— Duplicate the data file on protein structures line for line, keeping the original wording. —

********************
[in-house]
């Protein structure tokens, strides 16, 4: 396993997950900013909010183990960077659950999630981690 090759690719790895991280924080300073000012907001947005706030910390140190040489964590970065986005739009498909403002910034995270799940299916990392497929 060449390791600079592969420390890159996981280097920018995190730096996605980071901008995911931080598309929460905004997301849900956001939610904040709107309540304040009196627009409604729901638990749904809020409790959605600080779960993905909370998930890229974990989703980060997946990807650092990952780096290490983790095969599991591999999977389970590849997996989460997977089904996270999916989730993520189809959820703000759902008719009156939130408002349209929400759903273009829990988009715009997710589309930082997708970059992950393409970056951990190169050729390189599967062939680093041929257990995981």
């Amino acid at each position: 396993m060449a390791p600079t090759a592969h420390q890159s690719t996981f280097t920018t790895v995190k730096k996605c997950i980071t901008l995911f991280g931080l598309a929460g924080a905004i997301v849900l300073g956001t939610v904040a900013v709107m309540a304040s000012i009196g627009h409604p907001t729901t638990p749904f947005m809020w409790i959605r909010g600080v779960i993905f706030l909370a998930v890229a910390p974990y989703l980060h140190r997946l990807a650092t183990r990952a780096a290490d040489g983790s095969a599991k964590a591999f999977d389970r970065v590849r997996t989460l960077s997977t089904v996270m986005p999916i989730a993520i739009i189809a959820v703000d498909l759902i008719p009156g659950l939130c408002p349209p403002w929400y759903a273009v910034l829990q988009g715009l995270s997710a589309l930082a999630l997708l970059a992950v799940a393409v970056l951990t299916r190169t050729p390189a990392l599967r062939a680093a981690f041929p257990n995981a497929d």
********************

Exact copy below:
[in-house]
């Protein structure tokens, strides 16, 4: 396993997950900013909010183990960077659950999630981690 090759690719790895991280924080300073000012907001947005706030910390140190040489964590970065986005739009498909403002910034995270799940299916990392497929 060449390791600079592969420390890159996981280097920018995190730096996605980071901008995911931080598309929460905004997301849900956001939610904040709107309540304040009196627009409604729901638990749904809020409790959605600080779960993905909370998930890229974990989703980060997946990807650092990952780096290490983790095969599991591999999977389970590849997996989460997977089904996270999916989730993520189809959820703000759902008719009156939130408002349209929400759903273009829990988009715009997710589309930082997708970059992950393409970056951990190169050729390189599967062939680093041929257990995981």
């Amino acid at each position: 396993m060449a390791p600079t090759a592969h420390q890159s690719t996981f280097t920018t790895v995190k730096k996605c997950i980071t901008l995911f991280g931080l598309a929460g924080a905004i997301v849900l300073g956001t939610v904040a900013v709107m309540a304040s000012i009196g627009h409604p907001t729901t638990p749904f947005m809020w409790i959605r909010g600080v779960i993905f706030l909370a998930v890229a910390p974990y989703l980060h140190r997946l990807a650092t183990r990952a780096a290490d040489g983790s095969a599991k964590a591999f999977d389970r970065v590849r997996t989460l960077s997977t089904v996270m986005p999916i989730a993520i739009i189809a959820v703000d498909l759902i008719p009156g659950l939130c408002p349209p403002w929400y759903a273009v910034l829990q988009g715009l995270s997710a589309l930082a999630l997708l970059a992950v799940a393409v970056l951990t299916r190169t050729p390189a990392l599967r062939a680093a981690f041929p257990n995981a497929d």